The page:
Insulation - side panels and ceiling

Plantsoma

New member
I'm looking at insulation options. The butyl rubber adhesive marketed for car sound insulation is expensive. A friend is using expandable foam for inside the side walls. Is there any reason why this wouldn't be a good idea? It's much more cost effective and easy to get into gaps. I was then planning on lining the roof ceiling and plywood panels with polycell, over the expandable foam.
Does this seem reasonable, or is there a reason this shouldn't be done. (links to products I'm considering below)
Thanks. šŸ˜Š

https://www.bunnings.com.au/bostik-expanda-foam-500ml-expanding-foam-filler_p0015379

 
The first problem with expandable foam I can think of, is it could make repairs in the future an added nightmare in removing the foam to make a repair.
 
Hi Plantsoma...There's heaps of threads about expanding foam ... one that springs to mind was about the panels expanding and contracting at a different rate to the foam and oil canning. Patrick
 

Bobnoxious

Adeptus Trollarium
 

Midwestdrifter

Engineer In Residence
A sheet of cardboard between the van skin and the foam is the best way to prevent any possible warping of the panels. Personally I'm a fan of using rigid foam panels adhered to the body skin and then filling any gaps with your preferred insulation.
 

timcass

New member
We just applied Lizard Skin ceramic insulation 'paint' to the ceiling, cargo area sides, side door, and back doors. Now will add 1/2 inch poly near our sleeping area and then add Thinsulate throughout the sides and ceiling as well as the rear and side doors.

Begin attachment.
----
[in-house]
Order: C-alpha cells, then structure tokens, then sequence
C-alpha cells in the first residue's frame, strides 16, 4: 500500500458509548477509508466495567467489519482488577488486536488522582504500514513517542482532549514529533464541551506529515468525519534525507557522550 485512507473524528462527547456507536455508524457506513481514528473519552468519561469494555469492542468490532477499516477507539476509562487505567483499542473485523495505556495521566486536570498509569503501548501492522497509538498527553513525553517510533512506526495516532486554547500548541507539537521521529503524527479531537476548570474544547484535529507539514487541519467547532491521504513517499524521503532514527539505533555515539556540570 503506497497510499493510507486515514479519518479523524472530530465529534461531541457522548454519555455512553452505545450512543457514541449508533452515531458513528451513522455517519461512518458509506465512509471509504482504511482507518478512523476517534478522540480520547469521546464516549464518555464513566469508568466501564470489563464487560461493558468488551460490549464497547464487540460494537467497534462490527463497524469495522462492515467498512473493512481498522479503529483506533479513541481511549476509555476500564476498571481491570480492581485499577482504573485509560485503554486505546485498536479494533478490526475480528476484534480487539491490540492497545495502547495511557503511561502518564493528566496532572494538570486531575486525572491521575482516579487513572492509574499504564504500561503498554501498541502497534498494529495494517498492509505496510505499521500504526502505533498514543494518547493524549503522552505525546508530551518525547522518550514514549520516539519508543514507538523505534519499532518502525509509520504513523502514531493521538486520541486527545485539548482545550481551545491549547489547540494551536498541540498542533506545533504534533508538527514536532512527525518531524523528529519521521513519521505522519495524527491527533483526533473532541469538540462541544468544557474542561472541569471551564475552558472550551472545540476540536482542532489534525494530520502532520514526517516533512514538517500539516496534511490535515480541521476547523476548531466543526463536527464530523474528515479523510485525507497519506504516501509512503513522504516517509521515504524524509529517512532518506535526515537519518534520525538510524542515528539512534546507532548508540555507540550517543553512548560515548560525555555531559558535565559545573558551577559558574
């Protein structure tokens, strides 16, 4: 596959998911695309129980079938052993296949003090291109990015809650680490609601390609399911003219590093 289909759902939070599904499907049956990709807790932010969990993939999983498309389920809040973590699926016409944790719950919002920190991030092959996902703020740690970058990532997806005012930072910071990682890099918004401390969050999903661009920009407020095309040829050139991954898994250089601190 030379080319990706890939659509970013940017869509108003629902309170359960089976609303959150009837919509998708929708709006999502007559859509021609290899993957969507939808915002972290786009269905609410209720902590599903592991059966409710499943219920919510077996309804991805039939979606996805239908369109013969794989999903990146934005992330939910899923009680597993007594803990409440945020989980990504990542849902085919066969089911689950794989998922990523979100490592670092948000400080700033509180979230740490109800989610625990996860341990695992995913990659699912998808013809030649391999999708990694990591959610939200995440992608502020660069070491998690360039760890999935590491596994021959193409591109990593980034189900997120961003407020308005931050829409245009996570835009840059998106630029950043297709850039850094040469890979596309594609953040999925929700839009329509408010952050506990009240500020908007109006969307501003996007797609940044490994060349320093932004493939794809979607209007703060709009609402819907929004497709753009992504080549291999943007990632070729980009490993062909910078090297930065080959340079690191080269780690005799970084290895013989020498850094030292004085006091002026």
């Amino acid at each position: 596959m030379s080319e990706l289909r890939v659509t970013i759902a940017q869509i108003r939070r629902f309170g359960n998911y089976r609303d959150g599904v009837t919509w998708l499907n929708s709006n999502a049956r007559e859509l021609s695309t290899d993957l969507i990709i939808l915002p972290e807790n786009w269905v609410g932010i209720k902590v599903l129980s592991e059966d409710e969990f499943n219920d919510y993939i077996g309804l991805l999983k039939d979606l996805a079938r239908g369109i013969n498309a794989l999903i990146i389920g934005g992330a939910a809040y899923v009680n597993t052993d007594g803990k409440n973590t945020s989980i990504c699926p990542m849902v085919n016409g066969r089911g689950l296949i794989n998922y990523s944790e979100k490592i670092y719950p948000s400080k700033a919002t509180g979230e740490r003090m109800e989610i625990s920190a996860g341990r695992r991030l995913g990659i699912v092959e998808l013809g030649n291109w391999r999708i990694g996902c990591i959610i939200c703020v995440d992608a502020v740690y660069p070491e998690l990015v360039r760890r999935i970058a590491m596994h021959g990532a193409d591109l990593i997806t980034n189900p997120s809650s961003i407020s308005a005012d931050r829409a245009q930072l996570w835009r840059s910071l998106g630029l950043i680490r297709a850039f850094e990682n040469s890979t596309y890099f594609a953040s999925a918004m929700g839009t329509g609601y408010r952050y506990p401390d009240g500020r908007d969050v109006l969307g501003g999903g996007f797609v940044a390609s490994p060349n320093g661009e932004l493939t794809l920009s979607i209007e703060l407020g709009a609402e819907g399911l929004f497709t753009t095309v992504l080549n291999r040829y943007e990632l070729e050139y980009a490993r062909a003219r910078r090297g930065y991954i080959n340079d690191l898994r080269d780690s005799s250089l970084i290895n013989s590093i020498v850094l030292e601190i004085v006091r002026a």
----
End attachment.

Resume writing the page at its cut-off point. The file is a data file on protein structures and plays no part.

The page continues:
At first we discussed spray in insulation but could not find an applicator in our area. Surprising enough that the Lizard Skin truly does lower the interior temps significantly. https://lizardskin.com/
 

Bobnoxious

Adeptus Trollarium
We just applied Lizard Skin ceramic insulation 'paint' to the ceiling, cargo area sides, side door, and back doors. Now will add 1/2 inch poly near our sleeping area and then add Thinsulate throughout the sides and ceiling as well as the rear and side doors.
At first we discussed spray in insulation but could not find an applicator in our area. Surprising enough that the Lizard Skin truly does lower the interior temps significantly. https://lizardskin.com/
Lizard skin looks like an excellent product. My only concern is proper surface preparation to insure optimal product adhesion to host material.

Many interior areas are with cavity wax, I am confident would act as a release agent.

My experience, the easiest method to thoroughly remove cavity wax is a hot water pressure washer with degreaser.
 

daws314

New member
I'm looking at insulation options. The butyl rubber adhesive marketed for car sound insulation is expensive. A friend is using expandable foam for inside the side walls. Is there any reason why this wouldn't be a good idea? It's much more cost effective and easy to get into gaps. I was then planning on lining the roof ceiling and plywood panels with polycell, over the expandable foam.
Does this seem reasonable, or is there a reason this shouldn't be done. (links to products I'm considering below)
Thanks. šŸ˜Š

https://www.bunnings.com.au/bostik-expanda-foam-500ml-expanding-foam-filler_p0015379

Butyl rubber is not cheap but it works with the absolute minimum of fuss. Remember that you don't need to cover all of the panel for the dampening to be effective.
 

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